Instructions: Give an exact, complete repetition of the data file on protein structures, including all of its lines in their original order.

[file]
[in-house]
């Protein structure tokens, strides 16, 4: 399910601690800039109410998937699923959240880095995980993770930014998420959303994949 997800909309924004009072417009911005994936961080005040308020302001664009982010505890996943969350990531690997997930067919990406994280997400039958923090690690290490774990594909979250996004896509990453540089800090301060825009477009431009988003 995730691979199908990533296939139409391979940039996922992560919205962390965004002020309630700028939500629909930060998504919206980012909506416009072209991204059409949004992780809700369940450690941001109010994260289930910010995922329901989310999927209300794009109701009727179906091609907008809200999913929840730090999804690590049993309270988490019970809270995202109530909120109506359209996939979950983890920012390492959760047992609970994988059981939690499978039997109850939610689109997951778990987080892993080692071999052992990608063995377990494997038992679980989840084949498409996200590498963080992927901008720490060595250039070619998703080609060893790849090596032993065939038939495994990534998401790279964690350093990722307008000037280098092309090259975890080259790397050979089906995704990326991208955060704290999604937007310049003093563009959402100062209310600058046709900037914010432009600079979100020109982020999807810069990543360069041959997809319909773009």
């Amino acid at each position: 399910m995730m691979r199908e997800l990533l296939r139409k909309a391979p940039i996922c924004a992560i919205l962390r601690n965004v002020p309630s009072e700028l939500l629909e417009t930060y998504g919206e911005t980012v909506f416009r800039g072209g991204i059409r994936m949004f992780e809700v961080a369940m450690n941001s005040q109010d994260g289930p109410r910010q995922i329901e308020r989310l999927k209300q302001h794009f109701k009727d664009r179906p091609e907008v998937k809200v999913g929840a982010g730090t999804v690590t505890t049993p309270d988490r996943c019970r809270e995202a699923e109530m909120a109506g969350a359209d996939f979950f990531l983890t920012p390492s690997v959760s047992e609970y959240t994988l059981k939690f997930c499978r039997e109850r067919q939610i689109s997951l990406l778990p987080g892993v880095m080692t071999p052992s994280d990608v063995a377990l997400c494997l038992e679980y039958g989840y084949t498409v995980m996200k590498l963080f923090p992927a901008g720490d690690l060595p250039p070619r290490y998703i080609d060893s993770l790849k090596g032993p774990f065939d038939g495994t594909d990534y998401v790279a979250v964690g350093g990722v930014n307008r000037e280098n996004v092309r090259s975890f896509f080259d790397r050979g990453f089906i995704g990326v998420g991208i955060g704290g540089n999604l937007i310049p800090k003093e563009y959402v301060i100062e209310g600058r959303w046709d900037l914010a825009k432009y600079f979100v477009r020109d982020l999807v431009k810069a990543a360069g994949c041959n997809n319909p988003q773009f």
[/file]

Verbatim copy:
[in-house]
């Protein structure tokens, strides 16, 4: 399910601690800039109410998937699923959240880095995980993770930014998420959303994949 997800909309924004009072417009911005994936961080005040308020302001664009982010505890996943969350990531690997997930067919990406994280997400039958923090690690290490774990594909979250996004896509990453540089800090301060825009477009431009988003 995730691979199908990533296939139409391979940039996922992560919205962390965004002020309630700028939500629909930060998504919206980012909506416009072209991204059409949004992780809700369940450690941001109010994260289930910010995922329901989310999927209300794009109701009727179906091609907008809200999913929840730090999804690590049993309270988490019970809270995202109530909120109506359209996939979950983890920012390492959760047992609970994988059981939690499978039997109850939610689109997951778990987080892993080692071999052992990608063995377990494997038992679980989840084949498409996200590498963080992927901008720490060595250039070619998703080609060893790849090596032993065939038939495994990534998401790279964690350093990722307008000037280098092309090259975890080259790397050979089906995704990326991208955060704290999604937007310049003093563009959402100062209310600058046709900037914010432009600079979100020109982020999807810069990543360069041959997809319909773009």
């Amino acid at each position: 399910m995730m691979r199908e997800l990533l296939r139409k909309a391979p940039i996922c924004a992560i919205l962390r601690n965004v002020p309630s009072e700028l939500l629909e417009t930060y998504g919206e911005t980012v909506f416009r800039g072209g991204i059409r994936m949004f992780e809700v961080a369940m450690n941001s005040q109010d994260g289930p109410r910010q995922i329901e308020r989310l999927k209300q302001h794009f109701k009727d664009r179906p091609e907008v998937k809200v999913g929840a982010g730090t999804v690590t505890t049993p309270d988490r996943c019970r809270e995202a699923e109530m909120a109506g969350a359209d996939f979950f990531l983890t920012p390492s690997v959760s047992e609970y959240t994988l059981k939690f997930c499978r039997e109850r067919q939610i689109s997951l990406l778990p987080g892993v880095m080692t071999p052992s994280d990608v063995a377990l997400c494997l038992e679980y039958g989840y084949t498409v995980m996200k590498l963080f923090p992927a901008g720490d690690l060595p250039p070619r290490y998703i080609d060893s993770l790849k090596g032993p774990f065939d038939g495994t594909d990534y998401v790279a979250v964690g350093g990722v930014n307008r000037e280098n996004v092309r090259s975890f896509f080259d790397r050979g990453f089906i995704g990326v998420g991208i955060g704290g540089n999604l937007i310049p800090k003093e563009y959402v301060i100062e209310g600058r959303w046709d900037l914010a825009k432009y600079f979100v477009r020109d982020l999807v431009k810069a990543a360069g994949c041959n997809n319909p988003q773009f």